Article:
Senior Program Officer, Soil Health and Lead, Digital Farmer Services, Bill & Melinda Gates Foundation
How does plant nutrition fit into the Agricultural Development focus of the Bill and Melinda Gates Foundation?
There is abundant evidence that in Sub-Saharan Africa and many parts of South Asia where we focus our agriculture investments, depleted soils are common. Crop productivity in these regions cannot be increased without a greater emphasis on Integrated Soil Fertility Management (ISFM) practices that substantially and sustainably improve soil nutrients. We thus endorse the principles of ISFM, which includes strategic applications of properly formulated fertilizer blends, use of organic inputs such as livestock manure, field preparation to improve water retention and safeguard against runoff and access to improved crop varieties. And all of these elements must be pursued with technical guidance on how best to combine them within the context of local conditions.
The overall aim is to optimize the efficiency of applied nutrients in ways that maintain long-term soil health and achieve sustainable increases in crop productivity. Where feasible, we seek to improve soil health by encouraging farmers to grow legumes—sometimes mixed in with cereal crops like maize—to take advantage of their capacity to draw nitrogen from the air into the soil. In addition to livestock manure, organic resources can include crop residues and both can be combined with judicious applications of mineral fertilizers to address soil nutrient deficiencies. Of course, all inputs are to be managed following sound agronomic and economic principles aimed at sustainable intensification.
How can smallholders gain improved access to fertilizers?
It’s important to understand the context for fertilizer consumption in places like sub-Saharan Africa, where farmers in general apply a small fraction of the amount used in other parts of the world, mainly due to access issues. While it is critical to avoid the overuse of fertilizers, the key challenge for most smallholder farmers in sub-Saharan Africa is their lack of access to sufficient amounts of fertilizers, mineral or organic. There are also issues related to uneven fertilizer quality and the lack of blends that are aligned to local soil conditions, along with the need for technical knowledge about how to make the most of available fertilizers through good agronomic practices such as plant spacing or fertilizer placement.
Smallholder farmers typically purchase fertilizer and other inputs from local agro-dealer shops. Support for these small, local businesses is needed in the form of training and finance, along with links to supply chains that can provide a steady flow of affordable, quality product. Access to inputs has improved in recent years in sub-Saharan Africa, but is still insufficient. There are opportunities for improvements, such as through a “bundling” approach in which fertilizers are made available as part of a package of products and services that include certified, high-yield seeds, technical advice, insurance and market linkages.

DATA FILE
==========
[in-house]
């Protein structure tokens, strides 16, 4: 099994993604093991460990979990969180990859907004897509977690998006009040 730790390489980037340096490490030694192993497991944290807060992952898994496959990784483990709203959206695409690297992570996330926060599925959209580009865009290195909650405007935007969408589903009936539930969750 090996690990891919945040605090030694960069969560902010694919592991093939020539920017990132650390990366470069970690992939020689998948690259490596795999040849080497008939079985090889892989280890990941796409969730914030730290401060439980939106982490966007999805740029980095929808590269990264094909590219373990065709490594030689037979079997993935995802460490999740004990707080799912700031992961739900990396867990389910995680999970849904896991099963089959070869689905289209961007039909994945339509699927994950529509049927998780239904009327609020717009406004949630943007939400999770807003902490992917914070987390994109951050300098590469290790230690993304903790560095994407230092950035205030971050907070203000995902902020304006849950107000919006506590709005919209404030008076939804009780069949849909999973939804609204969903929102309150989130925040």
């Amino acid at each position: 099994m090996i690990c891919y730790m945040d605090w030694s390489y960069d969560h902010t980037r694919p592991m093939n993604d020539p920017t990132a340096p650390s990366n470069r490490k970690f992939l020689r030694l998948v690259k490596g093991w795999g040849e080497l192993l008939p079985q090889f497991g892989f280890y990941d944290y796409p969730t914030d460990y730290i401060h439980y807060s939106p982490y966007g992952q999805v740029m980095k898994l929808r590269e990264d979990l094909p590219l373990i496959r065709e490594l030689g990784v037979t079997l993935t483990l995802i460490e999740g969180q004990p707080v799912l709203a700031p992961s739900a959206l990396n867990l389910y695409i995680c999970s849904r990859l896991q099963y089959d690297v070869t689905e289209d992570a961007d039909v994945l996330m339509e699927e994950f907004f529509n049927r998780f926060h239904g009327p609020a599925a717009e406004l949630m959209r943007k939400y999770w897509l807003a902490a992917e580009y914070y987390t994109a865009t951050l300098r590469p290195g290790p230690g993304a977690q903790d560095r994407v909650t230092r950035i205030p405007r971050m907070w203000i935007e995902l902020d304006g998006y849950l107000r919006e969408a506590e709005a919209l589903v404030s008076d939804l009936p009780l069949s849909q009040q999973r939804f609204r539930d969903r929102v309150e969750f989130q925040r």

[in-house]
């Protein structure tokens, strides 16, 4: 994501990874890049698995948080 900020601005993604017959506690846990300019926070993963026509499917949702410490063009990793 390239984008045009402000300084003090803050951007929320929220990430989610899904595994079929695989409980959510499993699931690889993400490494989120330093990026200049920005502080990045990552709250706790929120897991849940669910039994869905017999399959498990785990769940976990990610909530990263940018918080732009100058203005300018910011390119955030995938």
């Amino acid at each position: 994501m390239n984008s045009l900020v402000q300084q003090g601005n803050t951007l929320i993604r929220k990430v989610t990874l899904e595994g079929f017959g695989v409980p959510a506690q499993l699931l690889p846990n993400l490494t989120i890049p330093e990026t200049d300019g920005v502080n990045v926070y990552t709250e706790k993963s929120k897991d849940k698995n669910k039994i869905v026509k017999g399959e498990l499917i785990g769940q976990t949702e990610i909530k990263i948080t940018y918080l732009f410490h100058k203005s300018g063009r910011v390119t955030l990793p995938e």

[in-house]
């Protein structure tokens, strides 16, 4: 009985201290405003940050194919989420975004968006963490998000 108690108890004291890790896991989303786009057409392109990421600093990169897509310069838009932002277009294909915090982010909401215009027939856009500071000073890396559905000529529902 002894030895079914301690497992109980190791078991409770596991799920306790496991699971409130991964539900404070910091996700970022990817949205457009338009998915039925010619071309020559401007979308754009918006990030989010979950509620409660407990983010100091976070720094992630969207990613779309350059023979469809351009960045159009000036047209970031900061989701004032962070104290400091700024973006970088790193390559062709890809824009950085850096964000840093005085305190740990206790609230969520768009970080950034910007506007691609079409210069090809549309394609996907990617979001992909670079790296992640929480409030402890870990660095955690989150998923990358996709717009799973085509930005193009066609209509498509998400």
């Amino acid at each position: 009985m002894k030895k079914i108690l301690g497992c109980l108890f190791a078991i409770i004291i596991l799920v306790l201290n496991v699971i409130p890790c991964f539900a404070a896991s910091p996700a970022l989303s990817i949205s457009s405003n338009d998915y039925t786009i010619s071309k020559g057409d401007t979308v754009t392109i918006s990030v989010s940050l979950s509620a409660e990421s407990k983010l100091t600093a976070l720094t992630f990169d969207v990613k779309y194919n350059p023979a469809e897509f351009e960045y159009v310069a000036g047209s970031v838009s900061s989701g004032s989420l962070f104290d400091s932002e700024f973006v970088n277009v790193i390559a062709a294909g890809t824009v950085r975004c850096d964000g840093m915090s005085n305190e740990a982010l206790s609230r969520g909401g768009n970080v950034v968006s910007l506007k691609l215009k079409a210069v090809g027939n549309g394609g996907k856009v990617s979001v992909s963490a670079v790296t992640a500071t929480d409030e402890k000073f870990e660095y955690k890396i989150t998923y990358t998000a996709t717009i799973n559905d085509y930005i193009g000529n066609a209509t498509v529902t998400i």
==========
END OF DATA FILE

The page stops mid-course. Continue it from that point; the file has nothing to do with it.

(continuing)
What does the ideal fertilizer look like?
An ideal fertilizer is tailored to the nutrient needs of a specific crop type and adapted to the composition of local soils. Nutrient gaps in local soils can limit the yields of even the best seeds and are a major barrier to achieving sustainable increases in farm productivity. While there are significant opportunities for increasing the crop response to inorganic fertilizer (e.g., through the development of soil- and crop-specific fertilizer formulas), they need to be guided by insights into the economic return on fertilizer investments. It’s also important to consider situations where fertilizer is not an option and how farmers can get the most from available assets. While not an ideal situation, embracing the principles of integrated soil fertility management can substantially improve soil health even in the absence of fertilizers.
How can a multi stakeholder forum such as this one help to identify further research priorities into plant nutrition, or more effectively bring research findings into the field?
We need to discuss the role of plant nutrition in the broader context of soil health and agronomy. A functioning research system is a key agricultural enabler playing a translational role of converting agricultural data into actionable knowledge and insights, as well as creating and validating new research through contextual evidence. This applies across the agriculture value chain, providing expert knowledge via applied research and field trials on soils, crops, irrigation, agricultural inputs and other agronomic fundamentals to assist in optimizing each step of crop production.
Soil health and agronomy research deserves greater attention at this opportune moment when digital innovation has led to the development of new soil diagnostic tools and cost-effective approaches for conducting agronomic research at scale. We also see innovative and promising approaches for reaching farmers with adapted inputs and innovative services at scale even in challenging environments. It will take new, lean partnerships to better translate the global public goods developed by agricultural research into more productive, sustainable farms. The stresses on food production caused by climate change greatly increases the urgency to develop and implement new solutions.